Fungi can cause irritating conditions like dermatitis and dandruff. "This type of bacteria breeds in damp, moist areas," Crank said. "Between the bacteria present on your pillow and the bacteria on your scalp, you make a breeding ground for fungal infections when you add moisture into the equation. And just changing the covers won't help because the water and warmth penetrate the pillow."
If you're already prone to dandruff, you could add to your flakey woes if you insist on sleeping with wet hair. "Sleeping with wet or damp hair is not something to be in the habit of," said Crank.
Healthy Scalp, Healthy Hair: Try GRO Scalp Detoxifying Serum
Does Going to Sleep With Wet Hair Cause Breakage?
If you go to sleep with your hair wet every other night, you might notice more hair damage than usual. But, of course, a good air dry can take ages and sometimes blow drying can feel like a real ordeal — especially when you can barely keep your eyes open! "Sleeping on wet hair is not necessarily bad as a one-off, but do it frequently, over a long period, and you could start to notice more hair breakage," Crank advised.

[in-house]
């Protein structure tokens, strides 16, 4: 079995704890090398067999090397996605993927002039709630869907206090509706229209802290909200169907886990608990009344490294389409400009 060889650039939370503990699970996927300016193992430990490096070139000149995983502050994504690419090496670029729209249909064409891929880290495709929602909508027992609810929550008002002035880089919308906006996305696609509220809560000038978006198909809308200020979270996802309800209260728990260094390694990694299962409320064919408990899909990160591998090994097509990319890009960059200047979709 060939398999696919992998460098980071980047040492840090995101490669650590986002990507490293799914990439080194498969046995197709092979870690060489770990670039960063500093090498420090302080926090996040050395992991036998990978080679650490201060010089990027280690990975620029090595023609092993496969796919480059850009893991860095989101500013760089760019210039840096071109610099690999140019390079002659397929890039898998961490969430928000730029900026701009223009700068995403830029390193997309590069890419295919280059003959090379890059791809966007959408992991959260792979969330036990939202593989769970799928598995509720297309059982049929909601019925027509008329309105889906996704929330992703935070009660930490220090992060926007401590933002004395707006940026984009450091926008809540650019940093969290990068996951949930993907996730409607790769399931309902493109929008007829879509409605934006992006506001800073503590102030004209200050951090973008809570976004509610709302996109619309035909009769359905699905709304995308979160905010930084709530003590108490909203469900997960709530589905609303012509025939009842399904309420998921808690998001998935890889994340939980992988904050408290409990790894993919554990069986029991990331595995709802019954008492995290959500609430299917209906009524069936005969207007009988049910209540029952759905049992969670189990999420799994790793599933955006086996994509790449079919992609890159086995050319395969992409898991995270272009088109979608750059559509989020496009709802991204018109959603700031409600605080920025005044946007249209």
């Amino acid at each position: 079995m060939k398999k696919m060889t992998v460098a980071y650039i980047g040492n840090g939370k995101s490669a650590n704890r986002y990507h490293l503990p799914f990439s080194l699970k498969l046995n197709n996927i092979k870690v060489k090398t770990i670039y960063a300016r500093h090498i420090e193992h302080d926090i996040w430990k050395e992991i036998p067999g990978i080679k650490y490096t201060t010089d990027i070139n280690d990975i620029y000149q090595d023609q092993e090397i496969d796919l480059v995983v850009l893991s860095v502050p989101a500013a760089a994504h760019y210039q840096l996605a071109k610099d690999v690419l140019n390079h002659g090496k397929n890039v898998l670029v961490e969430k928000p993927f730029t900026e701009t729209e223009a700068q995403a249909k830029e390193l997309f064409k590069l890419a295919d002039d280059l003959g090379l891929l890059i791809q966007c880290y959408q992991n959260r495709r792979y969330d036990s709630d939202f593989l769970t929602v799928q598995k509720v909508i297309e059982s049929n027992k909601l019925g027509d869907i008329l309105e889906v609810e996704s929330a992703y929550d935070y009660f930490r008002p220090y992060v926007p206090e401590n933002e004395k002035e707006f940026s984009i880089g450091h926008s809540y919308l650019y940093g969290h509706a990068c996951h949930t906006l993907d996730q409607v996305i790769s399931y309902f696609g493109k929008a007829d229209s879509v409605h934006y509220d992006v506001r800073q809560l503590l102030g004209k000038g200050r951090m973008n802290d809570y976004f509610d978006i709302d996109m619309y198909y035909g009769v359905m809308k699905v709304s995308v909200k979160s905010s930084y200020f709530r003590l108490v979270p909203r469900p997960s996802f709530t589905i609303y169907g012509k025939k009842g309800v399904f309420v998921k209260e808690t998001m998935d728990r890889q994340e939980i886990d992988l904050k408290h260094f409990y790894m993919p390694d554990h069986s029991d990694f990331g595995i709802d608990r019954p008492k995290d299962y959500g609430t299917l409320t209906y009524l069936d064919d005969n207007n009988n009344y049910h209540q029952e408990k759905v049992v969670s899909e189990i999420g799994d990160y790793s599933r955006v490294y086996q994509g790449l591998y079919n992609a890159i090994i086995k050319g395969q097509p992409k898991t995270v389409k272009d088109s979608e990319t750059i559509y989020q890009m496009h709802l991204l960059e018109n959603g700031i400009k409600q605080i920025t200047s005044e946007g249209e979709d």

Your hair is most prone to damage and breakage when it's wet, so this is the time you need to be extra careful with it. The hair cuticle, which is the protective hair shaft layer, opens up and becomes stretchy and fragile when the hair is damp. "Hair is at its weakest and most vulnerable when wet," said Crank. "Combine this with tossing, turning and friction from your pillow, and you have a recipe for lots of breakage." Just as tugging at your delicate wet strands with a harsh hairbrush can compromise the hair cuticle, sleeping with wet hair can also do severe damage.
Does Hair Type Matter If You Sleep With Wet Hair?